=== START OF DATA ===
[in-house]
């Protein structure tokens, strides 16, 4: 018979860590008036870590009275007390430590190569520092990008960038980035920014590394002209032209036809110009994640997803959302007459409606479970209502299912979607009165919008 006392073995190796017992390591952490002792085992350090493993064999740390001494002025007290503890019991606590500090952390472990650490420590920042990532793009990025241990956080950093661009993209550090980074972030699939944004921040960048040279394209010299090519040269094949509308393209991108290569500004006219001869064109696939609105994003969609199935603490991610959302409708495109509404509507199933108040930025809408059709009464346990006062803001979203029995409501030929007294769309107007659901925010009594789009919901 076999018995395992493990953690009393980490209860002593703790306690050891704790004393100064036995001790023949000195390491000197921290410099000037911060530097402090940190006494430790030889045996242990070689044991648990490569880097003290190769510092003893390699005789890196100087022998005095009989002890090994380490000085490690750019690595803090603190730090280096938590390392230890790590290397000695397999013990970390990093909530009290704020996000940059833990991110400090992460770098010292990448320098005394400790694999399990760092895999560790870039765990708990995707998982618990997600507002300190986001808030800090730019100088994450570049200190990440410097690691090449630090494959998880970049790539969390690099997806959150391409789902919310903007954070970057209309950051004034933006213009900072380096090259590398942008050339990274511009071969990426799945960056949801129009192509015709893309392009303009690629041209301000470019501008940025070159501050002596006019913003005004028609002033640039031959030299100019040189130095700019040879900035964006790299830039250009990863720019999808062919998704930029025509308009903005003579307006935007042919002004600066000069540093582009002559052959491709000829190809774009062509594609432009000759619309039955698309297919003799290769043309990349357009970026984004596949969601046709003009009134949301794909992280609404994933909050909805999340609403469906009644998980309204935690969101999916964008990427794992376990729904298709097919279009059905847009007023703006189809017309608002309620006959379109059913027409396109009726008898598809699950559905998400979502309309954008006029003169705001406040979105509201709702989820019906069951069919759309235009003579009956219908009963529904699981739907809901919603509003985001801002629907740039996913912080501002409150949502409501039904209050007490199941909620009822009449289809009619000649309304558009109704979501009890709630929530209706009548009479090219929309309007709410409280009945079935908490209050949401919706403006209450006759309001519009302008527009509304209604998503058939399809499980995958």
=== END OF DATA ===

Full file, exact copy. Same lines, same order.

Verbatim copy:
[in-house]
């Protein structure tokens, strides 16, 4: 018979860590008036870590009275007390430590190569520092990008960038980035920014590394002209032209036809110009994640997803959302007459409606479970209502299912979607009165919008 006392073995190796017992390591952490002792085992350090493993064999740390001494002025007290503890019991606590500090952390472990650490420590920042990532793009990025241990956080950093661009993209550090980074972030699939944004921040960048040279394209010299090519040269094949509308393209991108290569500004006219001869064109696939609105994003969609199935603490991610959302409708495109509404509507199933108040930025809408059709009464346990006062803001979203029995409501030929007294769309107007659901925010009594789009919901 076999018995395992493990953690009393980490209860002593703790306690050891704790004393100064036995001790023949000195390491000197921290410099000037911060530097402090940190006494430790030889045996242990070689044991648990490569880097003290190769510092003893390699005789890196100087022998005095009989002890090994380490000085490690750019690595803090603190730090280096938590390392230890790590290397000695397999013990970390990093909530009290704020996000940059833990991110400090992460770098010292990448320098005394400790694999399990760092895999560790870039765990708990995707998982618990997600507002300190986001808030800090730019100088994450570049200190990440410097690691090449630090494959998880970049790539969390690099997806959150391409789902919310903007954070970057209309950051004034933006213009900072380096090259590398942008050339990274511009071969990426799945960056949801129009192509015709893309392009303009690629041209301000470019501008940025070159501050002596006019913003005004028609002033640039031959030299100019040189130095700019040879900035964006790299830039250009990863720019999808062919998704930029025509308009903005003579307006935007042919002004600066000069540093582009002559052959491709000829190809774009062509594609432009000759619309039955698309297919003799290769043309990349357009970026984004596949969601046709003009009134949301794909992280609404994933909050909805999340609403469906009644998980309204935690969101999916964008990427794992376990729904298709097919279009059905847009007023703006189809017309608002309620006959379109059913027409396109009726008898598809699950559905998400979502309309954008006029003169705001406040979105509201709702989820019906069951069919759309235009003579009956219908009963529904699981739907809901919603509003985001801002629907740039996913912080501002409150949502409501039904209050007490199941909620009822009449289809009619000649309304558009109704979501009890709630929530209706009548009479090219929309309007709410409280009945079935908490209050949401919706403006209450006759309001519009302008527009509304209604998503058939399809499980995958």